Specialists, Uncategorized

Research report on local authorities’ use of the Court of Protection

The Court of Protection (CoP) was established by the Mental Capacity Act 2005 (MCA) to adjudicate on issues relating to mental capacity and best interests. It can also determine questions relating to MCA deprivation of liberty safeguards (DoLS) authorisations issued by supervisory bodies, and authorize deprivation of liberty in hospitals and care settings.  We requested information from local authorities about their involvement in CoP welfare cases during 2013-14 using the Freedom of Information Act 2000.

You can read a pdf of our report here: Local Authorities’ Use of the CoP

Key findings:

  • 81% of authorities in England reported at least one welfare case, the average number for a local authority in England was three and 4% of authorities had been involved in more than ten.
  • In Wales, 56% of local authorities reported at least one welfare case, the average number was one and none had been involved in more than three.
  • Variations in the number of cases between local authorities could not be explained by population size alone, and neither could lower patterns of use of the court in Wales.
  • Almost three quarters of applications to the court were made by local authorities; applications by the relevant person, their family or an advocate were rarer.
  • Applications from the relevant person or an advocate were more common where the relevant person was subject to a deprivation of liberty  authorization under Schedule A1 to the MCA 2005.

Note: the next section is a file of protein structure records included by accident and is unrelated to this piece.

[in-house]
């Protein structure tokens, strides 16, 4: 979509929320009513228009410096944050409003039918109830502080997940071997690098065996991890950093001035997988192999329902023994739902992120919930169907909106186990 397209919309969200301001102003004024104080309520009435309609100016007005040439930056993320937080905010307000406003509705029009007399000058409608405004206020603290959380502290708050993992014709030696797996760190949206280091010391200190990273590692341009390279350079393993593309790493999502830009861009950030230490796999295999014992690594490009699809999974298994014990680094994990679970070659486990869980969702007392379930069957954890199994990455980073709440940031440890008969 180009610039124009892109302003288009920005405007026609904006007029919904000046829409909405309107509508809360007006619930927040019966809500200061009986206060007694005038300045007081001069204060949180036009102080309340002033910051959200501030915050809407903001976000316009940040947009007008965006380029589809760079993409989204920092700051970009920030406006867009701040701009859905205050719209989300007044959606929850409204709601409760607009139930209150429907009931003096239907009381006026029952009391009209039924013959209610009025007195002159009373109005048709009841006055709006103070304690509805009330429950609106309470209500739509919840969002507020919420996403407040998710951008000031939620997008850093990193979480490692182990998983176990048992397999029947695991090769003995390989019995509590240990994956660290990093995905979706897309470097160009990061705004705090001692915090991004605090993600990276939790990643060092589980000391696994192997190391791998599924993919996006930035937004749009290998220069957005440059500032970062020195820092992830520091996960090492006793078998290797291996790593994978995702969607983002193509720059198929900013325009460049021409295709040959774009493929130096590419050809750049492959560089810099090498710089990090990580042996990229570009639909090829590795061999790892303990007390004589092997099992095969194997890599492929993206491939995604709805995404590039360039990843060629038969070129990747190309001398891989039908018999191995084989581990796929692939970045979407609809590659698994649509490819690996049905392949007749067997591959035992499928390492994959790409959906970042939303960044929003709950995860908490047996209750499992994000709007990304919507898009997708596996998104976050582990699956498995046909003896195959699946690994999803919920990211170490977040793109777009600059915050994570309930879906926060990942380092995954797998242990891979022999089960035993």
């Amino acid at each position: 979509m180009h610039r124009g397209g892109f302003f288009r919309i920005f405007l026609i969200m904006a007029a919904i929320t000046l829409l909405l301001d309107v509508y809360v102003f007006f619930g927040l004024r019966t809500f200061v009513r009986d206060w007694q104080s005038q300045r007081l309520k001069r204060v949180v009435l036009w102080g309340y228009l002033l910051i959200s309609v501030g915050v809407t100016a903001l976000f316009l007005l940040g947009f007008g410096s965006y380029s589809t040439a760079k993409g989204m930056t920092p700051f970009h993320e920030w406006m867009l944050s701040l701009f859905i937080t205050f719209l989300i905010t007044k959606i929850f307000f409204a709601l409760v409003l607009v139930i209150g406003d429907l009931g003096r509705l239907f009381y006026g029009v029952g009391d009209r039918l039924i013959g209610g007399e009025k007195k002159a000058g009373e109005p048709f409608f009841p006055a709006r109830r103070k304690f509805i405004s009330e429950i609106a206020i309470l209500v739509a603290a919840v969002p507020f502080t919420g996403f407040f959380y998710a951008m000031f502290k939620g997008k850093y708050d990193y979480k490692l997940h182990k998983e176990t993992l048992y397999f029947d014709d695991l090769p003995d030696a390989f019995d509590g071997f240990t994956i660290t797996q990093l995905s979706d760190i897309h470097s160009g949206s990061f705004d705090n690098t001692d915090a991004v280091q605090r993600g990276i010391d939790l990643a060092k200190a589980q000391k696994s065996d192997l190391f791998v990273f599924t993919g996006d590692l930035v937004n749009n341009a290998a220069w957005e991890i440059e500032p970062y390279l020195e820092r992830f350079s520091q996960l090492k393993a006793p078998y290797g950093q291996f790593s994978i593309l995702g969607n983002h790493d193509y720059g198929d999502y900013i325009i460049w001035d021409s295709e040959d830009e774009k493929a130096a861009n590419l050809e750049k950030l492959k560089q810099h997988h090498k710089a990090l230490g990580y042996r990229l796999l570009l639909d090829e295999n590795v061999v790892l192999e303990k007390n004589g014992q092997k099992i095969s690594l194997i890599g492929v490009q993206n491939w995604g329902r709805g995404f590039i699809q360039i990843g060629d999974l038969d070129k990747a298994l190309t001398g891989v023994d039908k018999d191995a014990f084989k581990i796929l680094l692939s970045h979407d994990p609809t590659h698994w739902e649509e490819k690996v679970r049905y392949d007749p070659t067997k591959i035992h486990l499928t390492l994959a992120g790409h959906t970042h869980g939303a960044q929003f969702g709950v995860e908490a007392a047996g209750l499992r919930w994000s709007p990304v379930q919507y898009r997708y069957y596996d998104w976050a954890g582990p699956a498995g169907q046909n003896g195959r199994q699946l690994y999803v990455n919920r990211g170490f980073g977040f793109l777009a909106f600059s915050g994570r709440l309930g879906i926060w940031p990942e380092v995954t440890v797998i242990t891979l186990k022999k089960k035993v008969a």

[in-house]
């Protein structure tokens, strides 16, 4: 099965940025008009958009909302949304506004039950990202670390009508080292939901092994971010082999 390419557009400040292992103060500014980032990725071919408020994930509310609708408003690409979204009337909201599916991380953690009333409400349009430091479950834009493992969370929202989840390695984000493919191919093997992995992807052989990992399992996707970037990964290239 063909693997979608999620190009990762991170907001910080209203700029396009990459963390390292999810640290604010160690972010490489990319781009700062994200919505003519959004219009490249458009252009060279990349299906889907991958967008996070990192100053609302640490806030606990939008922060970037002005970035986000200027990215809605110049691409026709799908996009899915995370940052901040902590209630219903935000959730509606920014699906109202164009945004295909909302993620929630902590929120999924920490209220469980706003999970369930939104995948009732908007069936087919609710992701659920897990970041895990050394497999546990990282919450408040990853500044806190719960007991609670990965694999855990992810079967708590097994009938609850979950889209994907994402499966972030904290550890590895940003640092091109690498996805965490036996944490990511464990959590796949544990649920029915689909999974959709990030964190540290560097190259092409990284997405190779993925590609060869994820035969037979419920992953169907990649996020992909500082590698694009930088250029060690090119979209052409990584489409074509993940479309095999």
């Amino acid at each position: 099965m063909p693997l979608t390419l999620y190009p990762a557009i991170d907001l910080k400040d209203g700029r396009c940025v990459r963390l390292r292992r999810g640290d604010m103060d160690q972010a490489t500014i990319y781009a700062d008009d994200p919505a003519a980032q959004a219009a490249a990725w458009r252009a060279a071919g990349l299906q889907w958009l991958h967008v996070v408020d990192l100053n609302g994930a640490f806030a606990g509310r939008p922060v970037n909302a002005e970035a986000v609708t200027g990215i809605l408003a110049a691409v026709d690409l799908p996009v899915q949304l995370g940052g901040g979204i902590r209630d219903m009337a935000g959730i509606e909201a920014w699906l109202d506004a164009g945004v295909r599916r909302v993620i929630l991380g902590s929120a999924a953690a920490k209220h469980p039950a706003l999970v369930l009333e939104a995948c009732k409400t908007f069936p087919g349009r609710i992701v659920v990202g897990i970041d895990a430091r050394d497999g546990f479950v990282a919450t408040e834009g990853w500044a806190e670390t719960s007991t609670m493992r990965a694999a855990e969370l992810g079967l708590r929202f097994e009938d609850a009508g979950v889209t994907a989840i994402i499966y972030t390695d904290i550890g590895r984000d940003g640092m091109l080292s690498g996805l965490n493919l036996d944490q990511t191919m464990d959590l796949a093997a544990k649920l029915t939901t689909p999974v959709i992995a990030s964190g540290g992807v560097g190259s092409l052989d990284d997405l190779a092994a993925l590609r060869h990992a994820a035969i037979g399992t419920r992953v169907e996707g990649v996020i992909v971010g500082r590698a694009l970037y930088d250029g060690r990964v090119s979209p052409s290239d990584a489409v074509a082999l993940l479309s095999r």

• In 62% of cases the relevant person was deprived of their liberty, either by an authorization under Schedule A1 (25%), by order of the CoP (43%) or both (15%).
  • Half of all completed cases reported in our study lasted nine months or longer; half of all ongoing cases lasted twelve months or longer.
  • Some cases had lasted as long as seven years; these are likely to be situations where a person is deprived of their liberty but its continuation must be regularly authorized by a court because it is in a setting where the DoLS administrative procedures do not apply.
  • Half of all cases reported in our study were estimated to have cost local authorities £8,881 or more, but this figure is likely to be an under-estimate.  One case was estimated to have cost a local authority £250,000.
  • The greatest cost to a local authority was the time of in-house legal staff – costing £8,150 or more.  The next greatest cost was fees for counsel, with half costing £3,198 or more, followed by the local authorities’ contributions to independent expert reports, with half costing £1,357 or more.

Recommendations and conclusions

Those responsible for monitoring health and social care in general, and the deprivation of liberty safeguards in particular, should ensure that authorities understand and comply with obligations to refer cases to the CoP in line with legal guidance.

The high cost of CoP proceedings is a matter of serious concern, especially in light of the ruling in Cheshire West which is predicted to lead to an exponential increase in applications in 2014-15.

The underlying reasons for the high cost and lengthy duration of CoP proceedings requires urgent investigation.

Information about the research project

This report is part of a research project on welfare cases in the CoP, funded by the Nuffield Foundation.  The research project is led by Professor Phil Fennell.  The report’s lead author was Dr Lucy Series, and Dr Julie Doughty and Professor Luke Clements are consultants on the research project.  Three undergraduate law students – Adam Mercer, Abigail Walbridge and Katie Mobbs – worked on the research project, helping to collect and analyse data and write up the results.  Their bursaries were funded by the Centre for Health and Social Care Law and Cardiff Undergraduate Research Opportunities Programme.